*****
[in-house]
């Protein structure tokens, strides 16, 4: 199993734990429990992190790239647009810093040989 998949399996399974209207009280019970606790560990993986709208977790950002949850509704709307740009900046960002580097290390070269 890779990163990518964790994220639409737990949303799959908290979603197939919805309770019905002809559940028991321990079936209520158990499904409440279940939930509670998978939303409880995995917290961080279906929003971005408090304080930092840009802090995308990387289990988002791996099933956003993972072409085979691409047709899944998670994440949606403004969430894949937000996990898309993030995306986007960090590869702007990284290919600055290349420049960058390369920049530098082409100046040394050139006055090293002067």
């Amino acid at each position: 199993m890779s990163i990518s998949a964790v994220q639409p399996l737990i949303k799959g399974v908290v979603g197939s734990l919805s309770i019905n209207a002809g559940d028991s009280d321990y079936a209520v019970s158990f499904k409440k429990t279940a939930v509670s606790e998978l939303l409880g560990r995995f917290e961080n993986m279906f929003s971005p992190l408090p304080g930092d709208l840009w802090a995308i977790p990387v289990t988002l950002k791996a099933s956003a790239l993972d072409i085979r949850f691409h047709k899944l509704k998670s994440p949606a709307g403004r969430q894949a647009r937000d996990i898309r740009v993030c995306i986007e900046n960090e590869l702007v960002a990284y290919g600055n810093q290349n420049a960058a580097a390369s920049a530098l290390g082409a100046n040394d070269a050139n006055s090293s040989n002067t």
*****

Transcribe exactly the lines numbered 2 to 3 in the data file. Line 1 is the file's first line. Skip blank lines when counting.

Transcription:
């Protein structure tokens, strides 16, 4: 199993734990429990992190790239647009810093040989 998949399996399974209207009280019970606790560990993986709208977790950002949850509704709307740009900046960002580097290390070269 890779990163990518964790994220639409737990949303799959908290979603197939919805309770019905002809559940028991321990079936209520158990499904409440279940939930509670998978939303409880995995917290961080279906929003971005408090304080930092840009802090995308990387289990988002791996099933956003993972072409085979691409047709899944998670994440949606403004969430894949937000996990898309993030995306986007960090590869702007990284290919600055290349420049960058390369920049530098082409100046040394050139006055090293002067």
């Amino acid at each position: 199993m890779s990163i990518s998949a964790v994220q639409p399996l737990i949303k799959g399974v908290v979603g197939s734990l919805s309770i019905n209207a002809g559940d028991s009280d321990y079936a209520v019970s158990f499904k409440k429990t279940a939930v509670s606790e998978l939303l409880g560990r995995f917290e961080n993986m279906f929003s971005p992190l408090p304080g930092d709208l840009w802090a995308i977790p990387v289990t988002l950002k791996a099933s956003a790239l993972d072409i085979r949850f691409h047709k899944l509704k998670s994440p949606a709307g403004r969430q894949a647009r937000d996990i898309r740009v993030c995306i986007e900046n960090e590869l702007v960002a990284y290919g600055n810093q290349n420049a960058a580097a390369s920049a530098l290390g082409a100046n040394d070269a050139n006055s090293s040989n002067t």